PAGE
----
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Saturday Night Fun in Industrial America--
Drive-In's In the Blackstone Valley

Waking up early one splendid morning (3/26/00), I saw that spring had sprung with a vengeance. I wandered outside and decided that it was time that I revisited a place that I had only seen in passing last fall, the Lonsdale Twin Drive-In, north of Pawtucket, Rhode Island. Before I went, I decided to check "drive-ins.com" to see what other drive-ins were local to that area. I came up with a few that I thought I could try and find. These included the Providence Pawtucket. Drive-In (Providence, RI-closed), the Lonsdale Twin Drive-In (Lincoln, RI-closed), the Rustic Tri-View Drive-In (N. Smithfield, RI-open), the Bellingham Auto Theatre (Bellingham, MA-closed), the Quaker Drive-In (Uxbridge, MA-closed), the Mendon Twin Drive-In (Mendon, MA-open), and the Sutton Motor-In (Sutton, MA-closed). I figured that if I couldn't knock off seven screens in a few hours, then I wasn't doing my job right! So I set off to search these out. I decided to make a big loop out of the process, starting with the Rustic and ending at the Lonsdale (with some hopefully great sunset pictures).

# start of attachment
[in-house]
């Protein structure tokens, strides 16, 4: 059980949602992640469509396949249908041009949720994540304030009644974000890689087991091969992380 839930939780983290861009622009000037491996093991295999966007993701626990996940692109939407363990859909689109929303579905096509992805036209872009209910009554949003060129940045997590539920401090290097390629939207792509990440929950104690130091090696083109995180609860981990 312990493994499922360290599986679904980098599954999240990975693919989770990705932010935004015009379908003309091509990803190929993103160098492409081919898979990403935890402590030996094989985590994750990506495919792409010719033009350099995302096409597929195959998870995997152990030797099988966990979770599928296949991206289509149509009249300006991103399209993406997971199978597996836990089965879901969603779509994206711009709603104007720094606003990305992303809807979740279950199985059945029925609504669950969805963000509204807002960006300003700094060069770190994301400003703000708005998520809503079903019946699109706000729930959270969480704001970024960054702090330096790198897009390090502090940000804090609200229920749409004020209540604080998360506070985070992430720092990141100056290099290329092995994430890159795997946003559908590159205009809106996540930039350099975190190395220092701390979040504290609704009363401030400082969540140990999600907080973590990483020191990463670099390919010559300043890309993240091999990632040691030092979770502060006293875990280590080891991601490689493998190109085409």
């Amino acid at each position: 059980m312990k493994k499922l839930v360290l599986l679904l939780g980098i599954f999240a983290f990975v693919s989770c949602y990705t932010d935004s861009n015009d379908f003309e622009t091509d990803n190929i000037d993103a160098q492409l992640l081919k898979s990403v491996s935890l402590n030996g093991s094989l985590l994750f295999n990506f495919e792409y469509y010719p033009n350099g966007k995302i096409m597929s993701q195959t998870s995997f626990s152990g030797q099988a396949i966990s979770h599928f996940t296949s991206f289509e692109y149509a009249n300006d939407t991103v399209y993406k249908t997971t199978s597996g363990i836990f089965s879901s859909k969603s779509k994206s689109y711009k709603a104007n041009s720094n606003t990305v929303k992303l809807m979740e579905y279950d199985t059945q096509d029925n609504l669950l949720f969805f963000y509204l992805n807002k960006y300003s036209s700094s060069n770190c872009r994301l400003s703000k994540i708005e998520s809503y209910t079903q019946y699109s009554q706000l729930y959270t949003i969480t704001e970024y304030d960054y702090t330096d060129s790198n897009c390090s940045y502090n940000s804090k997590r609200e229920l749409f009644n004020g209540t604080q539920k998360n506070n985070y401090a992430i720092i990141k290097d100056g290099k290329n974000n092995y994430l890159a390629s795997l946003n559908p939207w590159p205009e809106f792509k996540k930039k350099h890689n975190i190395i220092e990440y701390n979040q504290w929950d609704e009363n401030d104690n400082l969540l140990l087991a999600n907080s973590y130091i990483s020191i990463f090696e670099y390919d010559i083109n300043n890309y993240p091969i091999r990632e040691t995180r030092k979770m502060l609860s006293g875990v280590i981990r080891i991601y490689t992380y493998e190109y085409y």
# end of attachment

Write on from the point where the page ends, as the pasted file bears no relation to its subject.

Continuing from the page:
The Rustic

After passing through Providence on north I-95, the exit for Route 146 comes up quick (coming south its a bit easier). Route 146 was an older road, but much of it was taken away when the road was improved. As it passes through the Lincoln Woods area (both the park and the race track), you have entered the Blackstone River Valley National Heritage Corridor. This corridor is not administered like a battlefield or other National Park, but is a cooperative agreement between the National Park Service and local governments, businesses, and private citizens.